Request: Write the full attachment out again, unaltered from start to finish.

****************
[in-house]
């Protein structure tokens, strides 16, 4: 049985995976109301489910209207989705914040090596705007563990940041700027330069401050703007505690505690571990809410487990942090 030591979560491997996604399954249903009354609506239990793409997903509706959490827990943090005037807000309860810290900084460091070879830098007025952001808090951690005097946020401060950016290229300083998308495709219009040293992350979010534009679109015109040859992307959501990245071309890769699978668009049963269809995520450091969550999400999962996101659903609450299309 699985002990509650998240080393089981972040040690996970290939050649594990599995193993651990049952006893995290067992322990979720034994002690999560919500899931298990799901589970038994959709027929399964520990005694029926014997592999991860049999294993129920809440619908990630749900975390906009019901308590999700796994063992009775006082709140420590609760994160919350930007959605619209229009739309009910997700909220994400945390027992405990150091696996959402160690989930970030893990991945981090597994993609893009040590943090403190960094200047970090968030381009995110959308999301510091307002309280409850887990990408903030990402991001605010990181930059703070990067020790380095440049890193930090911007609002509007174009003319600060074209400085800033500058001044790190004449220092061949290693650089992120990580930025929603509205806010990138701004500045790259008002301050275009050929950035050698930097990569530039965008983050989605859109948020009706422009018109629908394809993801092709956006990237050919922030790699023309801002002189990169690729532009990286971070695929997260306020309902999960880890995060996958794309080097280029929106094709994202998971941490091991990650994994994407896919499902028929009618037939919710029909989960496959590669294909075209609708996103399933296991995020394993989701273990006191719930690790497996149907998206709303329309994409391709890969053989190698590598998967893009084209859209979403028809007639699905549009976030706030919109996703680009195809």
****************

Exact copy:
[in-house]
């Protein structure tokens, strides 16, 4: 049985995976109301489910209207989705914040090596705007563990940041700027330069401050703007505690505690571990809410487990942090 030591979560491997996604399954249903009354609506239990793409997903509706959490827990943090005037807000309860810290900084460091070879830098007025952001808090951690005097946020401060950016290229300083998308495709219009040293992350979010534009679109015109040859992307959501990245071309890769699978668009049963269809995520450091969550999400999962996101659903609450299309 699985002990509650998240080393089981972040040690996970290939050649594990599995193993651990049952006893995290067992322990979720034994002690999560919500899931298990799901589970038994959709027929399964520990005694029926014997592999991860049999294993129920809440619908990630749900975390906009019901308590999700796994063992009775006082709140420590609760994160919350930007959605619209229009739309009910997700909220994400945390027992405990150091696996959402160690989930970030893990991945981090597994993609893009040590943090403190960094200047970090968030381009995110959308999301510091307002309280409850887990990408903030990402991001605010990181930059703070990067020790380095440049890193930090911007609002509007174009003319600060074209400085800033500058001044790190004449220092061949290693650089992120990580930025929603509205806010990138701004500045790259008002301050275009050929950035050698930097990569530039965008983050989605859109948020009706422009018109629908394809993801092709956006990237050919922030790699023309801002002189990169690729532009990286971070695929997260306020309902999960880890995060996958794309080097280029929106094709994202998971941490091991990650994994994407896919499902028929009618037939919710029909989960496959590669294909075209609708996103399933296991995020394993989701273990006191719930690790497996149907998206709303329309994409391709890969053989190698590598998967893009084209859209979403028809007639699905549009976030706030919109996703680009195809």